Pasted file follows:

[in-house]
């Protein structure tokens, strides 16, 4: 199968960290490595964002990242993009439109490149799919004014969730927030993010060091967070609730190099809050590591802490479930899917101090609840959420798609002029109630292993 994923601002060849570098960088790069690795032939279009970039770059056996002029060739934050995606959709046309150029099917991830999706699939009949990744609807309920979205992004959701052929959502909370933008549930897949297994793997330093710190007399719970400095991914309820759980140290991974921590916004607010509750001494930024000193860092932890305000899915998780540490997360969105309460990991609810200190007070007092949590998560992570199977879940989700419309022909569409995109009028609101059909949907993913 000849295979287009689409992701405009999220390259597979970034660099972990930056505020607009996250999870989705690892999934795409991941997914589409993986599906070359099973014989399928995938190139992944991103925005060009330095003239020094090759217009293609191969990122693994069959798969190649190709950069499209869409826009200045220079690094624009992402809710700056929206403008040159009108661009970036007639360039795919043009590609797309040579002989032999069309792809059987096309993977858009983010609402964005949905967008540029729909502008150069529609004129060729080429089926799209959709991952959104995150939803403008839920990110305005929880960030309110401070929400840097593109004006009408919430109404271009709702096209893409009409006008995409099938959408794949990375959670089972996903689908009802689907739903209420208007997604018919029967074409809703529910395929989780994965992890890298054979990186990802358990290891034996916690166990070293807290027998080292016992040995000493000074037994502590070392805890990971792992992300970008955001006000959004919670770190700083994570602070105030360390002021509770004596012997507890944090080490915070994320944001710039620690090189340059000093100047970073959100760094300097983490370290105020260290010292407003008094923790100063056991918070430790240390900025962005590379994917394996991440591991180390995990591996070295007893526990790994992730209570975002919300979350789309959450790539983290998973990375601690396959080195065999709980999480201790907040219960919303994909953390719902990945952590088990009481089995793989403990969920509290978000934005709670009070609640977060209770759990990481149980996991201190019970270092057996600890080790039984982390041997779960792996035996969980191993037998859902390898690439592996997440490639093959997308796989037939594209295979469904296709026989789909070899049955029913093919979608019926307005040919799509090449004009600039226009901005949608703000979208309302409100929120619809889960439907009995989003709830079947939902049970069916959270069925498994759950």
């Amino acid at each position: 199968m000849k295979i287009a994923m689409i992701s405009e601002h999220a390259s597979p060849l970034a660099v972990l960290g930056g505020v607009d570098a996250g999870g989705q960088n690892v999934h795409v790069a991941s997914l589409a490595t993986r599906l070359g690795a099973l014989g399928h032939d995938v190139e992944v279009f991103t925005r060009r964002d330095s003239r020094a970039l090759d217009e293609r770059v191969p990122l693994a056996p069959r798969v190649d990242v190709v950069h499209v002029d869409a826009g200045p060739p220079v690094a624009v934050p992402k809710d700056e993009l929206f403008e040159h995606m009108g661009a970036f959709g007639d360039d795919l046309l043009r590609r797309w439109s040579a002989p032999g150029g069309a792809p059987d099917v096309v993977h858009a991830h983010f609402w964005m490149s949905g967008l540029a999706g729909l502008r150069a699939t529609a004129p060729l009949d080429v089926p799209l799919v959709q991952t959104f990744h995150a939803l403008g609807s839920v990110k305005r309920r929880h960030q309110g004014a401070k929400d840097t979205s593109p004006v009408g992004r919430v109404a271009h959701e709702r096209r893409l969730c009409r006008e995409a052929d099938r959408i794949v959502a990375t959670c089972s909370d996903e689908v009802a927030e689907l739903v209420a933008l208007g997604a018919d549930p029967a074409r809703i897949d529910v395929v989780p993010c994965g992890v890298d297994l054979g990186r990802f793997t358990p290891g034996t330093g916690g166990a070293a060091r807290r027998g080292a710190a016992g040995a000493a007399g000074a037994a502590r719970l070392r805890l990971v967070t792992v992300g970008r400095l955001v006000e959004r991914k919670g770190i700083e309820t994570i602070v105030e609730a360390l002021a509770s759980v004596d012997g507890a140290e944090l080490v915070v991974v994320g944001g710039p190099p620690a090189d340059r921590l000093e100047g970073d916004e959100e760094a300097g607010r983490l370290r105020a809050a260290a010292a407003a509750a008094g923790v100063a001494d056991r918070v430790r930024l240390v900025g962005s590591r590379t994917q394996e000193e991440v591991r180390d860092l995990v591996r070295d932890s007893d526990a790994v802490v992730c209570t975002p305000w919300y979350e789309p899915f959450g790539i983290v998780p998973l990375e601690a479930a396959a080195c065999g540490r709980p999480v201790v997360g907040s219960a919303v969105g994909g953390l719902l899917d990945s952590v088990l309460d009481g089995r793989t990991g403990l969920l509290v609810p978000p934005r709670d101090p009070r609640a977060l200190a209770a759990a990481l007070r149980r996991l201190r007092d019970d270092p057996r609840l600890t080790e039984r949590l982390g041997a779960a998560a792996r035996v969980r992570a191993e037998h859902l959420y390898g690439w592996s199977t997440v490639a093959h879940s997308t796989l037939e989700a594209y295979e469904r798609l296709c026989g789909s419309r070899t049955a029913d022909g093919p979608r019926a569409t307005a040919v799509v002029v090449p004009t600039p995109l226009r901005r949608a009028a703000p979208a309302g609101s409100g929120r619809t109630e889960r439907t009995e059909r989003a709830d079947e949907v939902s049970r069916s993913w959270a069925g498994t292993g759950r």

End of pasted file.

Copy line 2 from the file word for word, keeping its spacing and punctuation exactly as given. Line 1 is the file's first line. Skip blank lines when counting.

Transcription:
């Protein structure tokens, strides 16, 4: 199968960290490595964002990242993009439109490149799919004014969730927030993010060091967070609730190099809050590591802490479930899917101090609840959420798609002029109630292993 994923601002060849570098960088790069690795032939279009970039770059056996002029060739934050995606959709046309150029099917991830999706699939009949990744609807309920979205992004959701052929959502909370933008549930897949297994793997330093710190007399719970400095991914309820759980140290991974921590916004607010509750001494930024000193860092932890305000899915998780540490997360969105309460990991609810200190007070007092949590998560992570199977879940989700419309022909569409995109009028609101059909949907993913 000849295979287009689409992701405009999220390259597979970034660099972990930056505020607009996250999870989705690892999934795409991941997914589409993986599906070359099973014989399928995938190139992944991103925005060009330095003239020094090759217009293609191969990122693994069959798969190649190709950069499209869409826009200045220079690094624009992402809710700056929206403008040159009108661009970036007639360039795919043009590609797309040579002989032999069309792809059987096309993977858009983010609402964005949905967008540029729909502008150069529609004129060729080429089926799209959709991952959104995150939803403008839920990110305005929880960030309110401070929400840097593109004006009408919430109404271009709702096209893409009409006008995409099938959408794949990375959670089972996903689908009802689907739903209420208007997604018919029967074409809703529910395929989780994965992890890298054979990186990802358990290891034996916690166990070293807290027998080292016992040995000493000074037994502590070392805890990971792992992300970008955001006000959004919670770190700083994570602070105030360390002021509770004596012997507890944090080490915070994320944001710039620690090189340059000093100047970073959100760094300097983490370290105020260290010292407003008094923790100063056991918070430790240390900025962005590379994917394996991440591991180390995990591996070295007893526990790994992730209570975002919300979350789309959450790539983290998973990375601690396959080195065999709980999480201790907040219960919303994909953390719902990945952590088990009481089995793989403990969920509290978000934005709670009070609640977060209770759990990481149980996991201190019970270092057996600890080790039984982390041997779960792996035996969980191993037998859902390898690439592996997440490639093959997308796989037939594209295979469904296709026989789909070899049955029913093919979608019926307005040919799509090449004009600039226009901005949608703000979208309302409100929120619809889960439907009995989003709830079947939902049970069916959270069925498994759950």